I think that what was surprising was not understanding the investment community. And going back to what I was saying before that, people have their thesis of what they’re willing to invest in, and that they’re not willing to change that thesis. I’ll put it this way, in a five year period, Rise has doubled or more, from when that initial investment round was asked for. So we clearly did a good job. But, you couldn’t convince people that you could scale a service oriented business, you couldn’t convince people.

Jon Morris:

Another big challenge that we ran into was service oriented organizations are generally horrible at building technology. And there’s a lot of learnings in a whole nother meaning I could explain why. And we actually are phenomenal at building technology. And I couldn’t convince them of that. My big point was, so what an amazing differentiator we’re going to go up against service companies that are not good at building technology and we are good at building technology, wouldn’t that be a reason to invest? But they just had these preconceived notions that you couldn’t really get around.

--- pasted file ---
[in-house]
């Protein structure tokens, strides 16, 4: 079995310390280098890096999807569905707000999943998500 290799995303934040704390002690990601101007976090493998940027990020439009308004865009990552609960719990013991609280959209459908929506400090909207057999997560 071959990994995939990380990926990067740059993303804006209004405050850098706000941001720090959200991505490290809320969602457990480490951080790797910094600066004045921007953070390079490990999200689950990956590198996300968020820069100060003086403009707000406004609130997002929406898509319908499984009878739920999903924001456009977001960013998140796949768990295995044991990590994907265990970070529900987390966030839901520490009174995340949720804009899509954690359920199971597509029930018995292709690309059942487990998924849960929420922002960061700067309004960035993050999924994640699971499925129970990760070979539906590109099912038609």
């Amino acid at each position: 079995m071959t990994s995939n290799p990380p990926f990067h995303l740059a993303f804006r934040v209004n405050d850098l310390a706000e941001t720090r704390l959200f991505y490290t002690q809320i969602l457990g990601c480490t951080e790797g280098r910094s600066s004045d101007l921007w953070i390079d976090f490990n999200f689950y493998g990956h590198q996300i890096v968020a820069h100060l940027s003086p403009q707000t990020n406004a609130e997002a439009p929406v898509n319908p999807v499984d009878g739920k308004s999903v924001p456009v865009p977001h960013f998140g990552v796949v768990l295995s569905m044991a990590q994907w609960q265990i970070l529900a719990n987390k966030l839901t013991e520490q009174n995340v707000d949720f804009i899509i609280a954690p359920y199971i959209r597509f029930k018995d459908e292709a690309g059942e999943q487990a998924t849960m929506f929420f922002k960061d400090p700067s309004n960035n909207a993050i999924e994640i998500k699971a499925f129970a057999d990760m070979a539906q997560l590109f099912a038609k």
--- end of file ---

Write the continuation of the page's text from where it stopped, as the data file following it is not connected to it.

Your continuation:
John Warrillow:

How would you characterize the private equity investor, the people that you were pitching? If you could use adjectives to describe them, what would you choose?

Jon Morris:

I don’t know if I’d have one bucket. There were some people that I’ll consider followers, where I had one group that was basically, “We’re in if these people are in.” And then those people went in, and then those people went out. And so they went out. And so whatever those people did, they did. And I think they thought of that other group is their due diligence arm.

Jon Morris:

I don’t think it’s like any other business. I met some incredibly impressive, really sophisticated people that I learned a ton about. And some people I wondered, “How are these people doing as well, as they’re doing?” It was like a head scratcher of… Their methodology just doesn’t seem to be overly sophisticated.